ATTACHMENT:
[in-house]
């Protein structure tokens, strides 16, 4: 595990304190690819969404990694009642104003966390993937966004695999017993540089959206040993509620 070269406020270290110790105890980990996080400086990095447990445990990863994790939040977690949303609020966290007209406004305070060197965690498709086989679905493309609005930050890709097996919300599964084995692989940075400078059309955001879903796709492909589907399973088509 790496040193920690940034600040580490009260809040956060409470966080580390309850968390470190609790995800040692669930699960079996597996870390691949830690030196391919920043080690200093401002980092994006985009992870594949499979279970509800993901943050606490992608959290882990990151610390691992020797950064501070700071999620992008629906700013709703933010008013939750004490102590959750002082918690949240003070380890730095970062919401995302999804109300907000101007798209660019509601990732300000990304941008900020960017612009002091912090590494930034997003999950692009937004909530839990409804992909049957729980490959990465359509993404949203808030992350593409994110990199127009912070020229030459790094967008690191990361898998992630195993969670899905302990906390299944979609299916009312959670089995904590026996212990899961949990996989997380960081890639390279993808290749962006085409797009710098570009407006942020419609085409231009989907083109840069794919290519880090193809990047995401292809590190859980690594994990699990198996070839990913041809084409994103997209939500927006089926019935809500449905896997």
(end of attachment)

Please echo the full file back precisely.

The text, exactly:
[in-house]
């Protein structure tokens, strides 16, 4: 595990304190690819969404990694009642104003966390993937966004695999017993540089959206040993509620 070269406020270290110790105890980990996080400086990095447990445990990863994790939040977690949303609020966290007209406004305070060197965690498709086989679905493309609005930050890709097996919300599964084995692989940075400078059309955001879903796709492909589907399973088509 790496040193920690940034600040580490009260809040956060409470966080580390309850968390470190609790995800040692669930699960079996597996870390691949830690030196391919920043080690200093401002980092994006985009992870594949499979279970509800993901943050606490992608959290882990990151610390691992020797950064501070700071999620992008629906700013709703933010008013939750004490102590959750002082918690949240003070380890730095970062919401995302999804109300907000101007798209660019509601990732300000990304941008900020960017612009002091912090590494930034997003999950692009937004909530839990409804992909049957729980490959990465359509993404949203808030992350593409994110990199127009912070020229030459790094967008690191990361898998992630195993969670899905302990906390299944979609299916009312959670089995904590026996212990899961949990996989997380960081890639390279993808290749962006085409797009710098570009407006942020419609085409231009989907083109840069794919290519880090193809990047995401292809590190859980690594994990699990198996070839990913041809084409994103997209939500927006089926019935809500449905896997």